Backer is currently following up on the field study with greenhouse work analyzing how biochar interacts with N fertilizer. “It seems like it does increase fertilizer retention,” she says. “It increases cation capacity in the soil and it changes the way the roots grow in the soil. This means the plants are searching more for nutrients, which suggests that in the event of a drought, the plants already have a larger root system, allowing them to access water.”

Whether biochar will become the poster child for improving taxed soils in temperate climates is not yet clear. Backer and Oelbermann agree more research needs to be done before producers jump on the bandwagon. But Oelbermann says it never hurts to have an open mind and try biochar on a small area. In the future, biochar could present an opportunity for producers to earn tax credits for improved carbon sequestration.

“But increased SOC doesn’t always translate to enhanced soil fertility. Part of the problem is that the only way to find out is to do replicated longer-term trials. I’m grateful OMAFRA has provided this chance and hopefully we can continue this research,” Oelbermann says.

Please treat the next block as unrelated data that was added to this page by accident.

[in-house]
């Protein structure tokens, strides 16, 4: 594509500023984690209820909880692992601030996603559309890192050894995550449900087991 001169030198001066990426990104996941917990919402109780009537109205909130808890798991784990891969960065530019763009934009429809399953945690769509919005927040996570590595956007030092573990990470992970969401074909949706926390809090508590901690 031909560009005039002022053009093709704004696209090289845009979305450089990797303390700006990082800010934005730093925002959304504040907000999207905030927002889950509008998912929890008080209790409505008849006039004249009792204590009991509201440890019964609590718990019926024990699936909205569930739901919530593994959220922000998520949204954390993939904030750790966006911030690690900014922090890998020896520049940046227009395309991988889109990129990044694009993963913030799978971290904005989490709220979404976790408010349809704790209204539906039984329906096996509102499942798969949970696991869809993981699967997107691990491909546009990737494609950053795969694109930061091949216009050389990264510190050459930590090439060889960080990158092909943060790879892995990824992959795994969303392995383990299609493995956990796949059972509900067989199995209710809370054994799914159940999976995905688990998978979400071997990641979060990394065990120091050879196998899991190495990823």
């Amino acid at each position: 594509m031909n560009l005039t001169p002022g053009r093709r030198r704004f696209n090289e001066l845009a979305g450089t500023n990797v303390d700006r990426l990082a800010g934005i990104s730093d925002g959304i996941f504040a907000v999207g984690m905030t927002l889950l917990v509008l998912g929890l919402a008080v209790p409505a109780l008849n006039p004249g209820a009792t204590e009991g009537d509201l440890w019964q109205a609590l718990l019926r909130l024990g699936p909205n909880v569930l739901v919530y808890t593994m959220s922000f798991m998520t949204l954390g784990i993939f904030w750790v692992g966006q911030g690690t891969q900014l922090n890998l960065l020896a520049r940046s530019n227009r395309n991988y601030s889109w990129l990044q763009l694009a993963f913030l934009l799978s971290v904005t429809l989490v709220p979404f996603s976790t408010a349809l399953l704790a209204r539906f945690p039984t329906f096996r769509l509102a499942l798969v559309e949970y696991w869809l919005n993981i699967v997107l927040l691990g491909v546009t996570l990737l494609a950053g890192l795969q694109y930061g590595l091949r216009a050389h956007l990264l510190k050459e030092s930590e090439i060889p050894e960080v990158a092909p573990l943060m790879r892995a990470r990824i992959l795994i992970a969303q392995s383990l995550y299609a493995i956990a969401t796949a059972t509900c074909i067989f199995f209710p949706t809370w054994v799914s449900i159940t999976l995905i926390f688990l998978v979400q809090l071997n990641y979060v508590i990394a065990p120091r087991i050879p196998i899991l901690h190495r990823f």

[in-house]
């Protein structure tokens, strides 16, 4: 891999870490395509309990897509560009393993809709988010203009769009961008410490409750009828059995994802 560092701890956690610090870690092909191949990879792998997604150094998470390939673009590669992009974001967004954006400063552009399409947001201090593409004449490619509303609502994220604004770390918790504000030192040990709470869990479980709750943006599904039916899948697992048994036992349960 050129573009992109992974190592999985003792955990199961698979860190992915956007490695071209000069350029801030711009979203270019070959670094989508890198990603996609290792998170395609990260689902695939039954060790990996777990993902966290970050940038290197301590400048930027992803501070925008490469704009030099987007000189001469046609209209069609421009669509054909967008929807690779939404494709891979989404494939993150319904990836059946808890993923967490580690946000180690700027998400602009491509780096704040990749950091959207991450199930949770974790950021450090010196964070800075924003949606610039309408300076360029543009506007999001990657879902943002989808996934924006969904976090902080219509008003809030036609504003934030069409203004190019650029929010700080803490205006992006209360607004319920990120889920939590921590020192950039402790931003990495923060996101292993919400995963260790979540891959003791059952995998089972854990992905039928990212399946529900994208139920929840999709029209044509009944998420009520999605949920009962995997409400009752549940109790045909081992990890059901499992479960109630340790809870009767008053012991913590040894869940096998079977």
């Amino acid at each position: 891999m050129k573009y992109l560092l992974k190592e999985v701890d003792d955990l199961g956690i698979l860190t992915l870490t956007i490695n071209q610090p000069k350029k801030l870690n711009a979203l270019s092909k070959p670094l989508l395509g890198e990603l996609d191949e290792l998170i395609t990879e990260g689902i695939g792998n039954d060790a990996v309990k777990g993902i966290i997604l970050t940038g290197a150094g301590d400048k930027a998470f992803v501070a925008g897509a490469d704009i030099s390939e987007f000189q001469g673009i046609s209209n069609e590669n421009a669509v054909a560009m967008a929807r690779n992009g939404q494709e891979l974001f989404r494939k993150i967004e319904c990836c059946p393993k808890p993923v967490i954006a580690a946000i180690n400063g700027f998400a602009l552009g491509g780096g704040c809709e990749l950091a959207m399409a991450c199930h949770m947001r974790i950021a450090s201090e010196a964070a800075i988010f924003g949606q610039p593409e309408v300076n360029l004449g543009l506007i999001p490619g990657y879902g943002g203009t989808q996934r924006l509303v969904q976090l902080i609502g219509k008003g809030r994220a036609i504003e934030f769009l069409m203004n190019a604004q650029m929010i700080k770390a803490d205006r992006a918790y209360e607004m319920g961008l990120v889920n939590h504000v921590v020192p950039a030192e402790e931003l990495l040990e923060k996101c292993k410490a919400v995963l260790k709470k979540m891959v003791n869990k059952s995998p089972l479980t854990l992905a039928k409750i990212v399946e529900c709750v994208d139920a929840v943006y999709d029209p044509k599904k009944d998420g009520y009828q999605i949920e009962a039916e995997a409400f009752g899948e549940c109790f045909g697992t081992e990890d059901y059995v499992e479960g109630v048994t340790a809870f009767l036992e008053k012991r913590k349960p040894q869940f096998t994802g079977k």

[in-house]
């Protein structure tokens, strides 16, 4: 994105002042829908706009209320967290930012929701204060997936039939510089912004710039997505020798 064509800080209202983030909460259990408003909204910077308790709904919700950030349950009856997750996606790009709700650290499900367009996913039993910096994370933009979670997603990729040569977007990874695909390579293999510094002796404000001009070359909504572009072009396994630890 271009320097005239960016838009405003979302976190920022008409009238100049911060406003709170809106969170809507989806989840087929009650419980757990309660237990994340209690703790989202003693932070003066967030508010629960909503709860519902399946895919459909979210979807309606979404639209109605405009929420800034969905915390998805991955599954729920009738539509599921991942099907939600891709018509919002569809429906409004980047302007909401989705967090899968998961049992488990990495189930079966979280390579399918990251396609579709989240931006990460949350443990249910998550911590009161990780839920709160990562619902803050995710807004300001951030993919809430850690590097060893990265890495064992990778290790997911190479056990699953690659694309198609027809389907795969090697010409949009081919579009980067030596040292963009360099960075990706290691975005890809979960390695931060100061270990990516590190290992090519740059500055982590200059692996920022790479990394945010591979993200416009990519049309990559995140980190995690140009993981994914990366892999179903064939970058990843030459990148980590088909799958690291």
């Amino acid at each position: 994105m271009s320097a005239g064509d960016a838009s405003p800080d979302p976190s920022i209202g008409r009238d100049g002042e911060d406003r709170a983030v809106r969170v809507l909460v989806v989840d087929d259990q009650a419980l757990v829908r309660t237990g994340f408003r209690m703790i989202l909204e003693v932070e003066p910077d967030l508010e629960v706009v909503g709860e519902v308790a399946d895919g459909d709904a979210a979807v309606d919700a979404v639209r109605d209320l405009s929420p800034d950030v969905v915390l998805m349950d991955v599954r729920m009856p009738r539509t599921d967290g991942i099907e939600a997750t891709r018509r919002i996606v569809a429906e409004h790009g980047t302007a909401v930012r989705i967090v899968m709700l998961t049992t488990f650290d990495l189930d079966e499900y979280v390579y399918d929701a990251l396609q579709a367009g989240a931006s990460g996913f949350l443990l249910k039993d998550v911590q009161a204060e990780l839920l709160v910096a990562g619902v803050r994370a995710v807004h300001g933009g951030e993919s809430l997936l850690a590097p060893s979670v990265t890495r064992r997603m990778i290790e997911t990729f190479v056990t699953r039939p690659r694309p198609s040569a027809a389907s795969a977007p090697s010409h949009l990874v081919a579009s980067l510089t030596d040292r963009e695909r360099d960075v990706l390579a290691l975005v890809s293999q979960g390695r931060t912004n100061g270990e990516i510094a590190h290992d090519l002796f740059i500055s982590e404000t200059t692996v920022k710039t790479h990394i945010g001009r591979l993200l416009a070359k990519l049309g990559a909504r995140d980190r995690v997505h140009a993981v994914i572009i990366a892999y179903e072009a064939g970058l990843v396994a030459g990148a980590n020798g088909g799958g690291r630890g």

Backer notes a few biochar products have been registered for use in Canada, and producers interested in experimenting with biochar as a means of reducing fertilizer requirements should stick to registered products.

But the usefulness of biochar will also depend on why the soil isn’t productive in the first place. “If you look at the one soil in the study, the pH of the sandy clay loam soil was really low and the biochar we used didn’t increase the pH all that much, so it didn’t fix the problem. We would have been better off adding lime,” Backer says. “But if you have a sandy soil and you put nutrients on and they’re just disappearing, biochar might have a role to play.”

Backer also cautions producers to test biochar in a small area before applying it everywhere. “My first experiment was in the greenhouse and our first application killed all the corn seeds. Don’t repeat my mistake,” she says. “CFIA has guidelines for biochars under the Fertilizer Act. Buy something certified.”

Biochar can be applied in much the same way as manure and in roughly the same quantities. In Backer’s study, the team applied 10 to 20 tonnes per hectare, discing the material in to incorporate it into the top 10 inches of the field.